NK: The brewery’s motto is “a living beer project.” What does that exactly mean?

ST: A name like The Seed Brewery or The Seed Brewing Company didn’t really encompass what we’re trying to build here. The “a living beer project” descriptor is the simplest and most straightforward way of describing the project as a whole. From the standpoint of saison, which will be our focus, it speaks to the continual evolution of these beers. Where the microflora will continually develop new levels of complexity and nuance over time. From a business ethos standpoint, “a living beer project” is the most fundamental way to describe the continual evolution of all the beers within our eventual portfolio. And more so our welcoming embrace of seasonal variation in local ingredients, ingredients we forage ourselves, and the dynamic natural world as a whole.

We wind up banging our heads against a wall, many times, in this weird forever search for perfection in our work, and it’s such an interesting chase because nothing is ever or will ever be perfect.

washing barrels at the seed brewery

It can be funny to watch Amanda and me rip apart our beers for the first time. You’d think we don’t like anything we make if you sat in the room when we first taste a finished beer. [Laughs.] But it’s really quite the opposite. We will never release something that we’re not proud of and we don’t stand behind. But, at the same time, we’re still always looking at what facets of the beer can be improved upon for next time. Some of these things may never be picked up by most people that drink the beer. But for us that forever search for a better understanding and knowledge of fermentation, recipe build, ingredient interactions, and seasonal variations is the core driver. The imperfection really winds up being part of the beauty in this all. The best part is the opportunity to share that process with people.

tanks at the seed brewery

NK: An increasing number of brewers are using the ingredients local to them, even the open air, in an effort to yield beers that capture a sense of place. Why is this pursuit attractive to you?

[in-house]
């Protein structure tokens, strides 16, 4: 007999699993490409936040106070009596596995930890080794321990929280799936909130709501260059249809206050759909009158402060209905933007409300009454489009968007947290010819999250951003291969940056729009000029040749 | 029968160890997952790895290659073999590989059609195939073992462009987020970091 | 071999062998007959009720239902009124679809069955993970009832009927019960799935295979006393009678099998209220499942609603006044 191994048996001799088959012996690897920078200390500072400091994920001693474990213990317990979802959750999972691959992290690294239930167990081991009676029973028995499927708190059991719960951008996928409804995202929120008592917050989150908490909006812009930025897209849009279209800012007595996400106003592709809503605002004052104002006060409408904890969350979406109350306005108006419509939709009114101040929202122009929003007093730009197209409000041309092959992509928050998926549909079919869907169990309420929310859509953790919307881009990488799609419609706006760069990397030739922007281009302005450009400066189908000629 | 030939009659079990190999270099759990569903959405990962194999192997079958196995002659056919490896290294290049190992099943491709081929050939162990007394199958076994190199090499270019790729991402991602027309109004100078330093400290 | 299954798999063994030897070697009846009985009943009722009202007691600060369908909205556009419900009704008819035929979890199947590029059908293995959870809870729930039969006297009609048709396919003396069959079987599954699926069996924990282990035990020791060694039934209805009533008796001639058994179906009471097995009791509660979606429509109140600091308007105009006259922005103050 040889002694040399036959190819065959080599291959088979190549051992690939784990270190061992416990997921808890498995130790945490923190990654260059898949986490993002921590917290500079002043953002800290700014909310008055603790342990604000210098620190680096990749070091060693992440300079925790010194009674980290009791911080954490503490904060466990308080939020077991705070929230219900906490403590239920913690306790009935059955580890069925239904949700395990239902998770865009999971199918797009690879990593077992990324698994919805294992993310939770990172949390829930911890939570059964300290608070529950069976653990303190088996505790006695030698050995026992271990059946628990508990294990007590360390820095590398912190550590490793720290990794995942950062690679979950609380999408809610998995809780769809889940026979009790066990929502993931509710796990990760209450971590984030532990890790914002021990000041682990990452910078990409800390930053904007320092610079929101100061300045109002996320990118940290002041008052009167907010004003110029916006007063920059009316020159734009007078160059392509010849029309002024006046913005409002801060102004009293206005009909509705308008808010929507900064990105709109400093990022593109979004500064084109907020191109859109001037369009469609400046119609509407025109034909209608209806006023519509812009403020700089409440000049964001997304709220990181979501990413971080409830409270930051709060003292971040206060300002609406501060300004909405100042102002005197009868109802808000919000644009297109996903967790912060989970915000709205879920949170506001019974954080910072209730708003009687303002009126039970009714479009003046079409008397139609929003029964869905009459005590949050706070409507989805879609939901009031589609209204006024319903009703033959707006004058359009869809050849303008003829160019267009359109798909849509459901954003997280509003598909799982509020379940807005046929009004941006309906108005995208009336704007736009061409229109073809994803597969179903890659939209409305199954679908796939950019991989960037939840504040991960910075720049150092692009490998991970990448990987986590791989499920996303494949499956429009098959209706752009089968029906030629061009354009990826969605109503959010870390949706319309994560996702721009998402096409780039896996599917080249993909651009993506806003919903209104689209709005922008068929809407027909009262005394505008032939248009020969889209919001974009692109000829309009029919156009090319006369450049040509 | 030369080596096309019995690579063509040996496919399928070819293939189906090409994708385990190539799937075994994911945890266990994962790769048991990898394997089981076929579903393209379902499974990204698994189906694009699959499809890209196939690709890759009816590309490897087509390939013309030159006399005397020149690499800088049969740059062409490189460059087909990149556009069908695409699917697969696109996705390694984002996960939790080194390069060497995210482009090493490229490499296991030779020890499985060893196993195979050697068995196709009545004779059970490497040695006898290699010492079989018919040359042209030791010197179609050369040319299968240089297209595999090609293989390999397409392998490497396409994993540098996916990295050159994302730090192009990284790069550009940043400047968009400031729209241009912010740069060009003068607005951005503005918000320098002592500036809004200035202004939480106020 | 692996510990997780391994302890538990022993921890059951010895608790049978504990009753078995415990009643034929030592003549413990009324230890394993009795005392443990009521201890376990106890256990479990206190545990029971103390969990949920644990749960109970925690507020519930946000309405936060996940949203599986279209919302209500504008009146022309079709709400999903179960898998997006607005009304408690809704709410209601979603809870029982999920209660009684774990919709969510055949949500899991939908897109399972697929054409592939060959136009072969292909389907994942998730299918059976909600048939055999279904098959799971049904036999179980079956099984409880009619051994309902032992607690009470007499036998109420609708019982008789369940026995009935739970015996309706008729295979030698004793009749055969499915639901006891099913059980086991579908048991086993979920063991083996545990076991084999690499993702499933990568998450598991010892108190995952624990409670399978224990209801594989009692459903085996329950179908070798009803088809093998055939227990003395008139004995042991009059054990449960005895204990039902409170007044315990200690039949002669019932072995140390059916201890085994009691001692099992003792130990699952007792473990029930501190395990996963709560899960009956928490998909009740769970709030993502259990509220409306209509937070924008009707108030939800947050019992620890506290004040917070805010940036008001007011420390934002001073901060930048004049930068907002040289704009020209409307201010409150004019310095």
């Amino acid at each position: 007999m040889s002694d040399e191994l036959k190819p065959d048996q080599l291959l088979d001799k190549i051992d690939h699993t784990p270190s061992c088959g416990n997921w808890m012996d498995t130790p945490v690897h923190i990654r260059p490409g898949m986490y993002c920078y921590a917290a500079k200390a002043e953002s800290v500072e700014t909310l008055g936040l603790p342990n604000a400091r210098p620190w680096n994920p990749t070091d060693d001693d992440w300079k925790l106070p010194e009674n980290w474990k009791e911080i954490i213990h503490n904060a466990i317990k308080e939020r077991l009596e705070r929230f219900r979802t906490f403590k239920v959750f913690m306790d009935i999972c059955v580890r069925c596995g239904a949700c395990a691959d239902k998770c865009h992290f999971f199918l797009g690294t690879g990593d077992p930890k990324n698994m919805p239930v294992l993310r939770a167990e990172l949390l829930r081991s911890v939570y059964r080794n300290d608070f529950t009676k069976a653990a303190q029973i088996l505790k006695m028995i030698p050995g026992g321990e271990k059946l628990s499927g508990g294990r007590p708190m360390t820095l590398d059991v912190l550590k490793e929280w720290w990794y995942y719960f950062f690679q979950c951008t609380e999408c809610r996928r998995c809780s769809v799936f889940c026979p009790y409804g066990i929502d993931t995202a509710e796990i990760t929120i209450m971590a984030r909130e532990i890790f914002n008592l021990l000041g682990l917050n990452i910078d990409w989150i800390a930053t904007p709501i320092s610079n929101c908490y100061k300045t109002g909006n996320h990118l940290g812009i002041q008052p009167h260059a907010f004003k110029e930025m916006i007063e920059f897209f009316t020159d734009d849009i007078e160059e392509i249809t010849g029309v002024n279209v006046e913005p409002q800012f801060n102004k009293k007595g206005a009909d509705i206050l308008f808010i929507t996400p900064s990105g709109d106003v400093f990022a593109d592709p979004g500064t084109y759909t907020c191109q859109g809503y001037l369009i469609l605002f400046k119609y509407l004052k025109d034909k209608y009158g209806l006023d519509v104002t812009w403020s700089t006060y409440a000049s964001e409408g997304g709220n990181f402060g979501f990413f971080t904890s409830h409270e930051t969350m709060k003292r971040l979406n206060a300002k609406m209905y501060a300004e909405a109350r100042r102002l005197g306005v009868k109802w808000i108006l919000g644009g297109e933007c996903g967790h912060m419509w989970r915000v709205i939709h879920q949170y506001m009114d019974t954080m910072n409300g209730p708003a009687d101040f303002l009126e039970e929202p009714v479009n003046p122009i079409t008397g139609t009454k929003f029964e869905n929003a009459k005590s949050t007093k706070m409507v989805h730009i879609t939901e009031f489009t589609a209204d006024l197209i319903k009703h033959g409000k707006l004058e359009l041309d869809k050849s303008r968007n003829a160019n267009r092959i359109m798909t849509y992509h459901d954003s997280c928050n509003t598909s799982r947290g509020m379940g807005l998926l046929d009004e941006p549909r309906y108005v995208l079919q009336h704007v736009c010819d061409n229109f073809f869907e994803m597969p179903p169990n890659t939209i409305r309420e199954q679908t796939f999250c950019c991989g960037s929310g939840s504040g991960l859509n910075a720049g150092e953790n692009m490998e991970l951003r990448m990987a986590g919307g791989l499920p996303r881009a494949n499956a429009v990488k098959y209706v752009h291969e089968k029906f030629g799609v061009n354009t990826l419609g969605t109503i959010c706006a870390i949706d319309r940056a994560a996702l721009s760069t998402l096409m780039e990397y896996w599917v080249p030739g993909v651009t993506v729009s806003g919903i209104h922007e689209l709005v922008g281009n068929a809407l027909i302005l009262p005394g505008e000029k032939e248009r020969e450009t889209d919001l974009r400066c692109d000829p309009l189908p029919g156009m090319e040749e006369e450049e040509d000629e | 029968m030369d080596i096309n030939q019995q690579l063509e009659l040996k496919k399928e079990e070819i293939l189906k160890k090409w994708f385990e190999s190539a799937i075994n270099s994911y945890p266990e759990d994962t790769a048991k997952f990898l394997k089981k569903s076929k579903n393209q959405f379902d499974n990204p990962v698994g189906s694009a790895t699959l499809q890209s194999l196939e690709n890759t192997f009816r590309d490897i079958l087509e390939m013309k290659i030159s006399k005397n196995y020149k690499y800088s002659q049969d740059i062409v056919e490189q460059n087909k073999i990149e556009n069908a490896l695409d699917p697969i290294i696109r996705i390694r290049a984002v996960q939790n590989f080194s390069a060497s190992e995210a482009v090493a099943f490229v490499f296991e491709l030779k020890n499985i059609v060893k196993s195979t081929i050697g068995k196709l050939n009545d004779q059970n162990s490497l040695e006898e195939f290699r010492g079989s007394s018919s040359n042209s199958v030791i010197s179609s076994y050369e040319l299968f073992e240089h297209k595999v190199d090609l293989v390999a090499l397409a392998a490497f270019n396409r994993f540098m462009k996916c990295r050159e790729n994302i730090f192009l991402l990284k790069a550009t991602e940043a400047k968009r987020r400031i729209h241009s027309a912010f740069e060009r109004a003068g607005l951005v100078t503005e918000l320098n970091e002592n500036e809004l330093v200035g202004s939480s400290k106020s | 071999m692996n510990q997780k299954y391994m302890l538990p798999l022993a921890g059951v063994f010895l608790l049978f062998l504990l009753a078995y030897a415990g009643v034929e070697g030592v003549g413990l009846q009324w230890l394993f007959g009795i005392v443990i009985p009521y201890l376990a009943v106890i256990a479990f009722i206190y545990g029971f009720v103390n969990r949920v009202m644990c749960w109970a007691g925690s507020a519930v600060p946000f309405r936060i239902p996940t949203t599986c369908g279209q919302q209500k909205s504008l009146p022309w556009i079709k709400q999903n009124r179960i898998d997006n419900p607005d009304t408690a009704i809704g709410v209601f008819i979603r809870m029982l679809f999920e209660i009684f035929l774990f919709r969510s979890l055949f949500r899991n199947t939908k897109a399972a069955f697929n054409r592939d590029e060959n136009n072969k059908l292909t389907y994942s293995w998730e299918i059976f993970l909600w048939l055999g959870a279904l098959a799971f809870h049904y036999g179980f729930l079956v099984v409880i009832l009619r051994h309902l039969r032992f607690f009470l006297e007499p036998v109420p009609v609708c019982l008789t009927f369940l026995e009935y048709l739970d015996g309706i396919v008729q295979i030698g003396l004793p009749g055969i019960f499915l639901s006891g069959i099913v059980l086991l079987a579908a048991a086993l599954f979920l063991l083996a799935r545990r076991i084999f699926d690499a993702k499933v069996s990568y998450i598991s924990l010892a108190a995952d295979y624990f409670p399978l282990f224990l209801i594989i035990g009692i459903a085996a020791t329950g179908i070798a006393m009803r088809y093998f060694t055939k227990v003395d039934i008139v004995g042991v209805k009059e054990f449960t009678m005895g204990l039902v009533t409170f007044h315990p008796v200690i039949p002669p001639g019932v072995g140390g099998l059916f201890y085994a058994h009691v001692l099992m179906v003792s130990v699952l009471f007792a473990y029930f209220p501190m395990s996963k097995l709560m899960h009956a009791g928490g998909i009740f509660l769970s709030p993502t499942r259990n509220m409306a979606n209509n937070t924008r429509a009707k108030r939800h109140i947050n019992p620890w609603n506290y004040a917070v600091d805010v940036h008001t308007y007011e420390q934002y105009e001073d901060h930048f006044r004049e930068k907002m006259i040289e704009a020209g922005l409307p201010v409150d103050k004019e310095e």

ST: There are such incredible and innocent joys from simple things, like smelling wildflowers when taking a walk in the woods. Or eating a raspberry off your backyard’s berry bush at the peak of ripeness. These are fleeting moments. I don’t mean to get too poetic with this, but the idea of these moments or places being so important or fulfilling simply because of the fact that they don’t last forever is a constant thought of ours. It seems so cliche, but in today’s world, we don’t have (or make) the time to stop and smell the roses enough. So, using local and seasonally variable ingredients is a small way that allows us to partially preserve a fleeting moment or place that is important to us, in one way or another, and share that moment with other people.

NK: Your first formal collaboration encapsulated that kind of preservation.

ST: Right. With The Referend, Troon, and Kelly Green. We brewed an all-state ingredient saison of sorts, with grain both grown and malted at Rabbit Hill Farms in Shiloh. Then we cooled the beer in The Referend’s mobile coolship, and pitched a single barrel with each of our mixed cultures. We blended those barrels with true spontaneously fermented barrels from The Referend, and bottled it with local honey to be naturally carbonated. This eventually became a beer called No Place for Literature, a true representation of that spring in our home state.

collaboration beer from the seed

NK: You’re both New Jersey natives. But brewing isn’t the first, or fourteenth, thing that comes to mind when you think of Atlantic City. What is it about the area that appealed to you to house the brewery?